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A Bio-economic Model of Marine Recreational Fisheries off Washington and Oregon

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Recreational fisheries make up a substantial portion of catch for many West Coast stocks and are economically, socially, and culturally important. It is difficult to predict how changes in recreational fisheries regulations (e.g. bag limits, size limits, seasonal closures) will influence recreational angler effort and recreational fishing mortality for both targeted and bycatch stocks. To better understand this, we are building a bio-economic model of marine groundfish and salmon recreational fisheries off Washington and Oregon. The economic component of this model is based on a mixed logit random utility model built on discrete choice experiment survey data. The biological component is based on stock assessment models, and for this reason we focus on recreationally important stocks that have stock assessments (e.g. lingcod, black rockfish) and overfished stocks for which bycatch in the recreational fishery may be important (e.g. yelloweye rockfish). I will present an overview of the current model and future directions for this work.

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A Bio-economic Model of Marine Recreational Fisheries off Washington and Oregon

  1. 1. A Bio-economic Model of Marine Recreational Fisheries off Washington and OregonNorthwest Fisheries Science Center Megan Stachura, Leif Anderson, and Owen Hamel December 11, 2015
  2. 2. Motivation • Off the West Coast in 2013, more than 1.7 million recreational anglers took part in an estimated 7.5 million fishing trips. These anglers spent about $1.9 billion on fishing trips and equipment, which supported over 21 thousand jobs • Bring together biological and economic models to look at how management affects recreational fishing behavior and recreational fishing affects the stocks being fished • Examine the effects of management on: • Staying within target population ranges • Economic value of the recreational fishery • The recovery of depleted populations U.S. Department of Commerce | National Oceanic and Atmospheric Administration | NOAA Fisheries | Northwest Fisheries Science Center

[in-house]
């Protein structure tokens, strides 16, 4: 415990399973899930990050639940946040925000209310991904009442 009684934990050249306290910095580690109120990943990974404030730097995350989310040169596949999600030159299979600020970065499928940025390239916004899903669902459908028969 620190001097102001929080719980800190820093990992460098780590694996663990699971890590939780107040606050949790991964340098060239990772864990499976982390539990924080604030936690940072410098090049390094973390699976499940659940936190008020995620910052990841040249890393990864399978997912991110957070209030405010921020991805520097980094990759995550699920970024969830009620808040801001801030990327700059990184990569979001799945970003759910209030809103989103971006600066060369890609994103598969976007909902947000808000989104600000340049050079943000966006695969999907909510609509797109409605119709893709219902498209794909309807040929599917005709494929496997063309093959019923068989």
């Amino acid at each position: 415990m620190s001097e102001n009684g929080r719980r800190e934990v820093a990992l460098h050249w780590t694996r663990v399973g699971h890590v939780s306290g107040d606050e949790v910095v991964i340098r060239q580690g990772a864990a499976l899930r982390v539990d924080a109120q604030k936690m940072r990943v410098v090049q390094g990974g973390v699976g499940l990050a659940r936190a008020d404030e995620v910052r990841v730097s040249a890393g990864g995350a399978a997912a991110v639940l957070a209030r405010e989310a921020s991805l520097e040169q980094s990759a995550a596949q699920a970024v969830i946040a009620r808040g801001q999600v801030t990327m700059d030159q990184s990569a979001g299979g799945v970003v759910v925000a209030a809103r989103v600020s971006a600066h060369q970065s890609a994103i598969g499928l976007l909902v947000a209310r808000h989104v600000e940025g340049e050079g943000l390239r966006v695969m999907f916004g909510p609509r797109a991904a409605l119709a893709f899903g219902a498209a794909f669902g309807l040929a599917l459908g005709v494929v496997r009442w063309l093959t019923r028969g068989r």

3. 3. Related Research • Bio-economic model of recreational cod and haddock fisheries in the Northeast U.S. (Steinback et al.) • Bio-economic model looked at how changes in water quality may affect the Atlantic Coast summer flounder recreational fishery (Massey et al., 2006) • Theoretical recreational bio-economic modeling work on the influence of fish life history, angler behavior, discard mortality, and non-compliance on optimal recreational fishery management (Johnston et al., 2010, 2013, and 2015) U.S. Department of Commerce | National Oceanic and Atmospheric Administration | NOAA Fisheries | Northwest Fisheries Science Center
  4. 4. Model Overview U.S. Department of Commerce | National Oceanic and Atmospheric Administration | NOAA Fisheries | Northwest Fisheries Science Center Economic Sub-Model Simulate Recreational Fishing Retained & Released Recreational Catch Biological Sub-Model Angler Effort Management
  5. 5. Model Focus • Oregon and Washington, not including Puget Sound • Marine groundfish and salmon recreational fisheries • Boat (private and charter) recreational fishing, not shore fishing U.S. Department of Commerce | National Oceanic and Atmospheric Administration | NOAA Fisheries | Northwest Fisheries Science Center
  6. 6. Economic sub-model • Built on data from a discrete choice experiment survey conducted in 2007 in Washington and Oregon • Simplified discrete choice experiment question: • Which trip do you prefer? • Would you prefer to take a trip or do something else? U.S. Department of Commerce | National Oceanic and Atmospheric Administration | NOAA Fisheries | Northwest Fisheries Science Center Trip A Trip B Trip C Catch 1 1 2 Size 2 lb. 4 lb. 4 lb. Cost $15 $30 $30